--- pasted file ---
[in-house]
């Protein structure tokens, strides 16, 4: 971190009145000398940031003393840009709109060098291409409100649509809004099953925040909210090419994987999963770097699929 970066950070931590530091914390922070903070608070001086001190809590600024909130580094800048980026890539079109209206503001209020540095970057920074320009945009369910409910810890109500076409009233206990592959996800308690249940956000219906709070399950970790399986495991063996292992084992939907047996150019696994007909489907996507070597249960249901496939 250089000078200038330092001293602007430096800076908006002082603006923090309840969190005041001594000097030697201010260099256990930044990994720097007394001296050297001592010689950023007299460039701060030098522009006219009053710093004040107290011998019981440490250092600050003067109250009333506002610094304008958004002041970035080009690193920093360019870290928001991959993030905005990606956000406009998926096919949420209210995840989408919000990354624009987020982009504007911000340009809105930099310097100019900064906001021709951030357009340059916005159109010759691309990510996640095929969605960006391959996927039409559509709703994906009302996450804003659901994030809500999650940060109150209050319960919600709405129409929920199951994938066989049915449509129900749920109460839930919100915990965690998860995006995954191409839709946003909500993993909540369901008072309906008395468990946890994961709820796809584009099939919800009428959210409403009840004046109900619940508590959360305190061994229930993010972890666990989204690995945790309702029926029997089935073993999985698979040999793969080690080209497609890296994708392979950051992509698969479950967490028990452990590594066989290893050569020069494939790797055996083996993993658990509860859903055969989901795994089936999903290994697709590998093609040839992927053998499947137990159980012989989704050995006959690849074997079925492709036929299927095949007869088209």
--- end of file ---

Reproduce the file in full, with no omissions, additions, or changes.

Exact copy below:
[in-house]
């Protein structure tokens, strides 16, 4: 971190009145000398940031003393840009709109060098291409409100649509809004099953925040909210090419994987999963770097699929 970066950070931590530091914390922070903070608070001086001190809590600024909130580094800048980026890539079109209206503001209020540095970057920074320009945009369910409910810890109500076409009233206990592959996800308690249940956000219906709070399950970790399986495991063996292992084992939907047996150019696994007909489907996507070597249960249901496939 250089000078200038330092001293602007430096800076908006002082603006923090309840969190005041001594000097030697201010260099256990930044990994720097007394001296050297001592010689950023007299460039701060030098522009006219009053710093004040107290011998019981440490250092600050003067109250009333506002610094304008958004002041970035080009690193920093360019870290928001991959993030905005990606956000406009998926096919949420209210995840989408919000990354624009987020982009504007911000340009809105930099310097100019900064906001021709951030357009340059916005159109010759691309990510996640095929969605960006391959996927039409559509709703994906009302996450804003659901994030809500999650940060109150209050319960919600709405129409929920199951994938066989049915449509129900749920109460839930919100915990965690998860995006995954191409839709946003909500993993909540369901008072309906008395468990946890994961709820796809584009099939919800009428959210409403009840004046109900619940508590959360305190061994229930993010972890666990989204690995945790309702029926029997089935073993999985698979040999793969080690080209497609890296994708392979950051992509698969479950967490028990452990590594066989290893050569020069494939790797055996083996993993658990509860859903055969989901795994089936999903290994697709590998093609040839992927053998499947137990159980012989989704050995006959690849074997079925492709036929299927095949007869088209």